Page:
Learning about depression

Depression is feeling sad, blue, unhappy, or down in the dumps. Most people feel this way once in a while.

Clinical depression is a mood disorder. It is when these feelings of sadness, loss, anger, or frustration get in the way of your life for a long period of time. It also changes your body’s function.

Depression is a disease caused by changes in the chemicals in your brain. Depression may begin during or after a painful event in your life. It may happen when you take certain medicines. It can start after pregnancy.

Sometimes there is no clear trigger or reason.

What Are the Signs of Depression?

Most people will sometimes notice the problems described below. If several of these symptoms last for 2 weeks or longer, talk to your doctor.

You will always have changes in your daily moods or feelings when you are depressed. You may:

  • Feel sad or blue most or all of the time
  • Feel bad-tempered or irritable most of the time, with sudden bursts of anger
  • Not enjoy activities that normally make you happy, including sex
  • Feel hopeless or helpless
  • Not feel good about yourself, or have feelings of worthlessness, self-hate, and guilt

Normal daily activities are also changed when you are depressed. You may:

  • Have trouble sleeping or sleep more than normal
  • Have a hard time concentrating
  • Move around more slowly or seem "jumpy" or agitated
  • Feel much less hungry than before, or even lose weight
  • Feel tired and lack energy
  • Become less active or stop doing usual activities

A dangerous sign of depression are thoughts of death or suicide. Always talk to a friend or family member and call your doctor when you have these feelings.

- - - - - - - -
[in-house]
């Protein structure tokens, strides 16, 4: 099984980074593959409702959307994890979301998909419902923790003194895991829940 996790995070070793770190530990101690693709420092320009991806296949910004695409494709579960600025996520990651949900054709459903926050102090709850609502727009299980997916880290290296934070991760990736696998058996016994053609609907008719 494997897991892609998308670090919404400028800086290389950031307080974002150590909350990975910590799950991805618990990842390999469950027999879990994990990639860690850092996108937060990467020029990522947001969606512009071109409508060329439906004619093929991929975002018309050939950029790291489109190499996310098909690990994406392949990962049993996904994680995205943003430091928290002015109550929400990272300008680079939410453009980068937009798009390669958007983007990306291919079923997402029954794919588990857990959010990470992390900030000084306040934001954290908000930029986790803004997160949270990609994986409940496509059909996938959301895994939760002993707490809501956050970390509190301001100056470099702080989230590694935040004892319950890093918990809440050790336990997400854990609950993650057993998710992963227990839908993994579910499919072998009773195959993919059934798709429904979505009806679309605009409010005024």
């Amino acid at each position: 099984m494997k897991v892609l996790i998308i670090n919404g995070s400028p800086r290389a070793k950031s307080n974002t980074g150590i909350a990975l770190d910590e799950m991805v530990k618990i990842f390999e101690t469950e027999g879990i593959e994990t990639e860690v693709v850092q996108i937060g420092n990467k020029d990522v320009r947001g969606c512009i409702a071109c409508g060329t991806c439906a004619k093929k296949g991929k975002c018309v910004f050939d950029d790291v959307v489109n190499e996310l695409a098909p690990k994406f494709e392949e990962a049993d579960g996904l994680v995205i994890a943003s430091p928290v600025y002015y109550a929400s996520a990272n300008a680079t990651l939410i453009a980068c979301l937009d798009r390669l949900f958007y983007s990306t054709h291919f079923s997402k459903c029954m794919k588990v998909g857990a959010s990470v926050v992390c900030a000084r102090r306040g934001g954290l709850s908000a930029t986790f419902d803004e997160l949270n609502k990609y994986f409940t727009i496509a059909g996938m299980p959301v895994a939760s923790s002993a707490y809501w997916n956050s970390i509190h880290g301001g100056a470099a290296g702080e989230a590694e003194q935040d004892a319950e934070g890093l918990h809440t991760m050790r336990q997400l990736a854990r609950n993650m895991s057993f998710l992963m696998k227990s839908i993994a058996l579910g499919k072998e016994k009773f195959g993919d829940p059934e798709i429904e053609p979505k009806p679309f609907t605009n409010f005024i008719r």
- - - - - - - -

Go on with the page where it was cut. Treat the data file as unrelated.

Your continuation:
Taking Care of Your Depression at Home

Whether or not your doctor gives you medicines to treat your depression, you can do a lot at home:

  • Get enough sleep.
  • Follow a healthy, nutritious diet.
  • Take medicines correctly. Learn how to manage side effects.
  • Learn to watch for early signs that depression is getting worse. Have a plan if it does.
  • Try to exercise more. Look for activities that make you happy. Have good sleep habits.

Avoid alcohol and illegal drugs. These can make depression worse over time. They may also impair your judgment about suicide.

When struggling with depression, talk to someone you trust about how you are feeling. Try to be around people who are caring and positive. Try volunteering or getting involved in group activities.

If you are depressed in the fall or winter, ask your doctor about light therapy. It uses a special lamp that acts like the sun.

Taking Medicines for Depression

Some people with depression may feel better after taking antidepressants for a few weeks. But many people need to take medicines for depression for 4 - 9 months. They need this to get a full response and prevent depression from coming back.

If you need them, you should take antidepressant medicines every day. Your doctor may need to change which medicine you are taking or the dosage.

Don’t stop taking your medicine on your own, even if you feel better or have side effects. Always call your doctor first. When it is time to stop your medicine, you and your doctor will slowly reduce the dose instead of stopping suddenly.

Talk Therapy

Talk therapy and counseling can help many people with depression. Talk therapy is a good place to talk about feelings and thoughts. It also helps you learn ways to deal with them.

There are many different types of talk therapy. Often, the most effective treatment will include all of these:

  • Talk therapy
  • Lifestyle changes
  • Medicine


Fava M, Cassano P. Mood disorders: Major depressive disorder and dysthymic disorder. In: Stern TA, Rosenbaum JF, Fava M, Biederman J, Rauch SL, eds. Massachusetts General Hospital Comprehensive Clinical Psychiatry. 1st ed. Philadelphia, Pa: Mosby Elsevier; 2008:chap 29.

American Psychiatric Association. Practice guidelines for the treatment of patients with major depressive disorder. 2nd ed. September 2007. Accessed January 22, 2010.

Little A. Treatment-resistant depression. Am Fam Physician. 2009;80:167-172.

Update Date: 11/11/2012

Updated by: David C. Dugdale, III, MD, Professor of Medicine, Division of General Medicine, Department of Medicine, University of Washington School of Medicine. Also reviewed by David Zieve, MD, MHA, Medical Director, A.D.A.M., Inc.



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